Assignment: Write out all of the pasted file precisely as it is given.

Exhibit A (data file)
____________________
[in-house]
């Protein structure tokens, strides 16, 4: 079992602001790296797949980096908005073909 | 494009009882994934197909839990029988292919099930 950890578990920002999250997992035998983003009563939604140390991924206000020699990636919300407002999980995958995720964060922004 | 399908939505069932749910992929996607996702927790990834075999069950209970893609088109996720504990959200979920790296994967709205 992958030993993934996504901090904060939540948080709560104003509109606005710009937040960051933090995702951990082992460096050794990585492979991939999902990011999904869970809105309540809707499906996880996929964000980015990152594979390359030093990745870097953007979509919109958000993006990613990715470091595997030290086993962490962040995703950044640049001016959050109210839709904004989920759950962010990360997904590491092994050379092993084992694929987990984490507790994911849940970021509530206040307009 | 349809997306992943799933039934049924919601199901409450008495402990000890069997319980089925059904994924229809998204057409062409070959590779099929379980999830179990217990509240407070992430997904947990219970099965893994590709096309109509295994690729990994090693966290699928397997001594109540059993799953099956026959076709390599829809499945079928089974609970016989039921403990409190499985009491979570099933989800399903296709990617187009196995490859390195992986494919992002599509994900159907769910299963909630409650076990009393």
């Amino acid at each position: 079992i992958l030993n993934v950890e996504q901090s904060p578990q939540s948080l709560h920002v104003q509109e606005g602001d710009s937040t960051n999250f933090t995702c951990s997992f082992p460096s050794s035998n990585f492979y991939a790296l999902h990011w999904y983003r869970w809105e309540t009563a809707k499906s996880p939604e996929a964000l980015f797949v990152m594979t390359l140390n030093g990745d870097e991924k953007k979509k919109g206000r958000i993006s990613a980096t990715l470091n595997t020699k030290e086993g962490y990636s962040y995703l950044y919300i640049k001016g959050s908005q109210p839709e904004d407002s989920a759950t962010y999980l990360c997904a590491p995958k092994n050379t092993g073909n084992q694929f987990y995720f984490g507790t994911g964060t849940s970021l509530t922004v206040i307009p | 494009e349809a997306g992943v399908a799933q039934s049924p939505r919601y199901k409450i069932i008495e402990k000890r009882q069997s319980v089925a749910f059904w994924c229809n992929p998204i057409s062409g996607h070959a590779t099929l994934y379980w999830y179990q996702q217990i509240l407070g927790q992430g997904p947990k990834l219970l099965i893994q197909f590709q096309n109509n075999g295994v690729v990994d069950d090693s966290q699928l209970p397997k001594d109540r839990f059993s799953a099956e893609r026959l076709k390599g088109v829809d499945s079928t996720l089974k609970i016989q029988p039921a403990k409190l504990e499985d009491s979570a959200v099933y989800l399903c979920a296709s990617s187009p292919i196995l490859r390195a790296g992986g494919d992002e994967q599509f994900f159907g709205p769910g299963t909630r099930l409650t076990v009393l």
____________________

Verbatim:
[in-house]
């Protein structure tokens, strides 16, 4: 079992602001790296797949980096908005073909 | 494009009882994934197909839990029988292919099930 950890578990920002999250997992035998983003009563939604140390991924206000020699990636919300407002999980995958995720964060922004 | 399908939505069932749910992929996607996702927790990834075999069950209970893609088109996720504990959200979920790296994967709205 992958030993993934996504901090904060939540948080709560104003509109606005710009937040960051933090995702951990082992460096050794990585492979991939999902990011999904869970809105309540809707499906996880996929964000980015990152594979390359030093990745870097953007979509919109958000993006990613990715470091595997030290086993962490962040995703950044640049001016959050109210839709904004989920759950962010990360997904590491092994050379092993084992694929987990984490507790994911849940970021509530206040307009 | 349809997306992943799933039934049924919601199901409450008495402990000890069997319980089925059904994924229809998204057409062409070959590779099929379980999830179990217990509240407070992430997904947990219970099965893994590709096309109509295994690729990994090693966290699928397997001594109540059993799953099956026959076709390599829809499945079928089974609970016989039921403990409190499985009491979570099933989800399903296709990617187009196995490859390195992986494919992002599509994900159907769910299963909630409650076990009393």
């Amino acid at each position: 079992i992958l030993n993934v950890e996504q901090s904060p578990q939540s948080l709560h920002v104003q509109e606005g602001d710009s937040t960051n999250f933090t995702c951990s997992f082992p460096s050794s035998n990585f492979y991939a790296l999902h990011w999904y983003r869970w809105e309540t009563a809707k499906s996880p939604e996929a964000l980015f797949v990152m594979t390359l140390n030093g990745d870097e991924k953007k979509k919109g206000r958000i993006s990613a980096t990715l470091n595997t020699k030290e086993g962490y990636s962040y995703l950044y919300i640049k001016g959050s908005q109210p839709e904004d407002s989920a759950t962010y999980l990360c997904a590491p995958k092994n050379t092993g073909n084992q694929f987990y995720f984490g507790t994911g964060t849940s970021l509530t922004v206040i307009p | 494009e349809a997306g992943v399908a799933q039934s049924p939505r919601y199901k409450i069932i008495e402990k000890r009882q069997s319980v089925a749910f059904w994924c229809n992929p998204i057409s062409g996607h070959a590779t099929l994934y379980w999830y179990q996702q217990i509240l407070g927790q992430g997904p947990k990834l219970l099965i893994q197909f590709q096309n109509n075999g295994v690729v990994d069950d090693s966290q699928l209970p397997k001594d109540r839990f059993s799953a099956e893609r026959l076709k390599g088109v829809d499945s079928t996720l089974k609970i016989q029988p039921a403990k409190l504990e499985d009491s979570a959200v099933y989800l399903c979920a296709s990617s187009p292919i196995l490859r390195a790296g992986g494919d992002e994967q599509f994900f159907g709205p769910g299963t909630r099930l409650t076990v009393l």